Madre de Dios is the only region in Peru to grow the often-colossal Brazil nut tree, which is also found in Bolivia and Brazil. Each tree produces about 300 softball-sized fruits a year, each with an average of 15 Brazil nuts. The trees have a certain pollination system that doesn’t conform to a plantation style set up. So, the trees are scattered about the forest and during the first months of the rainy season castañeros, or the nut collectors, go from tree to tree collecting them. A 50 kg bag will cost somewhere around $75 in Puerto Maldonado, which is a major export and processing center. You can usually find a woman selling small boxes of the nuts (5 soles), coated in sugar, wherever the buses and boats to the lodges wait.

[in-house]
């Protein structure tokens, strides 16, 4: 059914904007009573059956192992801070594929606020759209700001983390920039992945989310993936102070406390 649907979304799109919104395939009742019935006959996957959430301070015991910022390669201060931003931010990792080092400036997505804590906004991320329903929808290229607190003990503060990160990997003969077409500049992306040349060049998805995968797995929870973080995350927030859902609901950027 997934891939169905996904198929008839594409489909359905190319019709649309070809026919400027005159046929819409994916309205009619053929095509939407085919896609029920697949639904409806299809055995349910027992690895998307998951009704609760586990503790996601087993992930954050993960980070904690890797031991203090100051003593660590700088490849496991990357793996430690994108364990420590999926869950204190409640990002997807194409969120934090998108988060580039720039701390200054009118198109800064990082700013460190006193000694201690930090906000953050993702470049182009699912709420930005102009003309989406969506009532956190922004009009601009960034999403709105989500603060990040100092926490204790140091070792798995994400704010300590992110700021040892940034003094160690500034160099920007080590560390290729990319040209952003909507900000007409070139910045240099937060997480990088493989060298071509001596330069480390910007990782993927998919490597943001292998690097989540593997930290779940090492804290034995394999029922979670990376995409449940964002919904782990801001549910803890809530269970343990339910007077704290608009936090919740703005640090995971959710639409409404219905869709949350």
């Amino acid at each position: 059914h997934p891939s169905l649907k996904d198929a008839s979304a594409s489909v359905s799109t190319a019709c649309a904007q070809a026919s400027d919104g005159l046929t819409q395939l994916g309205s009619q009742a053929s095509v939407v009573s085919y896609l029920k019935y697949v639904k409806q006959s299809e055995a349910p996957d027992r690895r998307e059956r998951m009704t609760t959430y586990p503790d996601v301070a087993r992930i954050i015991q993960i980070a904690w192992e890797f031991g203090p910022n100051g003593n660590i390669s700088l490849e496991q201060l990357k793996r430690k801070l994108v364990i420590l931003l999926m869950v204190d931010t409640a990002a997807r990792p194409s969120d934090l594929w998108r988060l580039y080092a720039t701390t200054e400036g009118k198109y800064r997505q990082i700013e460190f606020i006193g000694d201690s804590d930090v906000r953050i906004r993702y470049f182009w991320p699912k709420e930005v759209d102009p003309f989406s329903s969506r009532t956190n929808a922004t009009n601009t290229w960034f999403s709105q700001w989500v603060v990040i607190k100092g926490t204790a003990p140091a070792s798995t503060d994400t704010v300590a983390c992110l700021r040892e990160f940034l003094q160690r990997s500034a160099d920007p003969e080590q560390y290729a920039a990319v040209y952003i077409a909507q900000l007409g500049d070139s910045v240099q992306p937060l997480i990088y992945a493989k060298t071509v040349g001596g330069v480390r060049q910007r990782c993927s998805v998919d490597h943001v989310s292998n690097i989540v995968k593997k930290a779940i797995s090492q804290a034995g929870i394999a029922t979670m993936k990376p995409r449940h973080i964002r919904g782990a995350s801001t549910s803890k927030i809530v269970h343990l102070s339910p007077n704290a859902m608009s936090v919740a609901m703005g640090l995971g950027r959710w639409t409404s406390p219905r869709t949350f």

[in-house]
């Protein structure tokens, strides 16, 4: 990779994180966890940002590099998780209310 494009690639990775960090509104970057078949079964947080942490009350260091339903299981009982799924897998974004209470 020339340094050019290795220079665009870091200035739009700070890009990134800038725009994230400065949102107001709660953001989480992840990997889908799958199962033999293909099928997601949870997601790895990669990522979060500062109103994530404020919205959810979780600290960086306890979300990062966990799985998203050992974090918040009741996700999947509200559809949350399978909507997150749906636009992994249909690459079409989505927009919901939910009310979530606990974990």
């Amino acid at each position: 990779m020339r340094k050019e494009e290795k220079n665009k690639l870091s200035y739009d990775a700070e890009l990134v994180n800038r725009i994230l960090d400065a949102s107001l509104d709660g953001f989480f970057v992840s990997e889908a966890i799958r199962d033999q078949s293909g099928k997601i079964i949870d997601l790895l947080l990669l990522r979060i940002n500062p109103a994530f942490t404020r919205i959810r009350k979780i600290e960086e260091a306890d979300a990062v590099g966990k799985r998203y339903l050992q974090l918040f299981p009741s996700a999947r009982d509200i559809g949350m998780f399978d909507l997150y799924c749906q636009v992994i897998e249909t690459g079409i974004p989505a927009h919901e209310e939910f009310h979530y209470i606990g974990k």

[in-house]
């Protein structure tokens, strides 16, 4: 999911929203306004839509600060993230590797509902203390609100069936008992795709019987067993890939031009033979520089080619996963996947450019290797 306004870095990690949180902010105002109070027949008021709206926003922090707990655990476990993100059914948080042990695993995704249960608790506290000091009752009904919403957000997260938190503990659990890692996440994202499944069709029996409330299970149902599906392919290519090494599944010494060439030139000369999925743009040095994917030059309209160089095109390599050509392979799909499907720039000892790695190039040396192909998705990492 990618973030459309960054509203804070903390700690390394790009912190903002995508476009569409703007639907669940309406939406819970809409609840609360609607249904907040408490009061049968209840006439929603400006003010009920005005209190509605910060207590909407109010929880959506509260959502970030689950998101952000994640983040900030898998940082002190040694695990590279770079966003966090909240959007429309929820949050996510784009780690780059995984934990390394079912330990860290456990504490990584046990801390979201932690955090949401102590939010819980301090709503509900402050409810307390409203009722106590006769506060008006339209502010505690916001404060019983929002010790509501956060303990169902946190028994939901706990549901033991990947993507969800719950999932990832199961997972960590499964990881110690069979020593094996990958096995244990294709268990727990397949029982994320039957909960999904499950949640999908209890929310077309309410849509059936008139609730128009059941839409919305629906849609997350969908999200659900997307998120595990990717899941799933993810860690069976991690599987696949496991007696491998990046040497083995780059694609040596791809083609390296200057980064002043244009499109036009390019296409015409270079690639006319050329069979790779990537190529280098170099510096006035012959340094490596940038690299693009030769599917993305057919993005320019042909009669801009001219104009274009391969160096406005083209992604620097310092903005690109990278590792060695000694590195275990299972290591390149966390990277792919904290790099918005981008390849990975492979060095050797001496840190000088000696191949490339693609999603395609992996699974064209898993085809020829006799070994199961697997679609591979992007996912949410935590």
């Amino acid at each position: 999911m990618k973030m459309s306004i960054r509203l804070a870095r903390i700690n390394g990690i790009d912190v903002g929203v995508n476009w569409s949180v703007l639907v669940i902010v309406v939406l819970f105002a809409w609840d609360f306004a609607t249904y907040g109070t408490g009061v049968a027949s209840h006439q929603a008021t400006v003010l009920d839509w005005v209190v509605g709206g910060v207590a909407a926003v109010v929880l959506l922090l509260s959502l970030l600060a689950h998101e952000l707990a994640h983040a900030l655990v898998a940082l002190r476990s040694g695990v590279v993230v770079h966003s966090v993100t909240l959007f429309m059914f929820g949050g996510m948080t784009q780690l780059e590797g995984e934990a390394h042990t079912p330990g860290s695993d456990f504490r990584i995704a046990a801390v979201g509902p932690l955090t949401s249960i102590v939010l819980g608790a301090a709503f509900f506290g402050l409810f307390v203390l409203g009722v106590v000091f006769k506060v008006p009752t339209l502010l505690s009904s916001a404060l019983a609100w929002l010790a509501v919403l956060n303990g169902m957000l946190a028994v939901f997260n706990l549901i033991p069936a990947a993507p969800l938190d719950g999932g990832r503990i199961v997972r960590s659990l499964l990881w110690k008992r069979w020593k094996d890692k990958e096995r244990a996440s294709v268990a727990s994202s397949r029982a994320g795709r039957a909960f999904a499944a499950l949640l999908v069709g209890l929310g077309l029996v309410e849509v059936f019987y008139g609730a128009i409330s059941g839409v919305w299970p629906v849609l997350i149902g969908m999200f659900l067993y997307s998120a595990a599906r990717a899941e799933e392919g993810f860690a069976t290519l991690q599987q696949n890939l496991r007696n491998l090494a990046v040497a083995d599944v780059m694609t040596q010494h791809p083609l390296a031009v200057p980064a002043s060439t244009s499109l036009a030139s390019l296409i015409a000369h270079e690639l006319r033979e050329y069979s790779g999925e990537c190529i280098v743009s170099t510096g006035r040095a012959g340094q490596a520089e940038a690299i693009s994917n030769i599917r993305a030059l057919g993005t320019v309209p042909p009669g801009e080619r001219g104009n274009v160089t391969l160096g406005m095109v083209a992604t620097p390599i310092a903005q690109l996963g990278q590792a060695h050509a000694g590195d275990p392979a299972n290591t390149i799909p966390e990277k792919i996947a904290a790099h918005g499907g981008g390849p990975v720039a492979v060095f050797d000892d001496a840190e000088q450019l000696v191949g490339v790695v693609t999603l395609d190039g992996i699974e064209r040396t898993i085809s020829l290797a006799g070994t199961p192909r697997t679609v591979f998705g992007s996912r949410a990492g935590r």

Writer and photographer Nicholas Gill is the editor/publisher of New World Review. He lives in Lima, Peru and Brooklyn, New York. His work has appeared in publications such as the New York Times, Los Angeles Times, CondeNast Traveler, National Geographic Traveler, Afar, and Penthouse. Visit his personal website (nicholas-gill.com) for more information.